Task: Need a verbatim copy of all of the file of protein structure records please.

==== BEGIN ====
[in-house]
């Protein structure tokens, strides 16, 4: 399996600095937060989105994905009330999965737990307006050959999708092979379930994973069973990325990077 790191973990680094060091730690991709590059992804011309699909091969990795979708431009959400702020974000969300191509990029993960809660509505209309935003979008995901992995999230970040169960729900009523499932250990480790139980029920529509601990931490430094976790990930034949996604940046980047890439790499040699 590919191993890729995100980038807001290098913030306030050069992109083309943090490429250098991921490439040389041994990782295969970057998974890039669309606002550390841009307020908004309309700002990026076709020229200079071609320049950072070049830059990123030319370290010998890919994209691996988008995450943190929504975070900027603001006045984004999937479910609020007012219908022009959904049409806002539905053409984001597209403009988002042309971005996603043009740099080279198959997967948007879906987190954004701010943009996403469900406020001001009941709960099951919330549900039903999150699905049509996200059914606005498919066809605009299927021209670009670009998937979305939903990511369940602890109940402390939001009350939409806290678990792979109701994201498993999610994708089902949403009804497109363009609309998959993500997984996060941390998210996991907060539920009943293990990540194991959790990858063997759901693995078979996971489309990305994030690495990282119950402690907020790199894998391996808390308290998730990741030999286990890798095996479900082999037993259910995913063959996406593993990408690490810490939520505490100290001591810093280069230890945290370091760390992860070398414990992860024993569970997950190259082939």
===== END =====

[in-house]
């Protein structure tokens, strides 16, 4: 399996600095937060989105994905009330999965737990307006050959999708092979379930994973069973990325990077 790191973990680094060091730690991709590059992804011309699909091969990795979708431009959400702020974000969300191509990029993960809660509505209309935003979008995901992995999230970040169960729900009523499932250990480790139980029920529509601990931490430094976790990930034949996604940046980047890439790499040699 590919191993890729995100980038807001290098913030306030050069992109083309943090490429250098991921490439040389041994990782295969970057998974890039669309606002550390841009307020908004309309700002990026076709020229200079071609320049950072070049830059990123030319370290010998890919994209691996988008995450943190929504975070900027603001006045984004999937479910609020007012219908022009959904049409806002539905053409984001597209403009988002042309971005996603043009740099080279198959997967948007879906987190954004701010943009996403469900406020001001009941709960099951919330549900039903999150699905049509996200059914606005498919066809605009299927021209670009670009998937979305939903990511369940602890109940402390939001009350939409806290678990792979109701994201498993999610994708089902949403009804497109363009609309998959993500997984996060941390998210996991907060539920009943293990990540194991959790990858063997759901693995078979996971489309990305994030690495990282119950402690907020790199894998391996808390308290998730990741030999286990890798095996479900082999037993259910995913063959996406593993990408690490810490939520505490100290001591810093280069230890945290370091760390992860070398414990992860024993569970997950190259082939």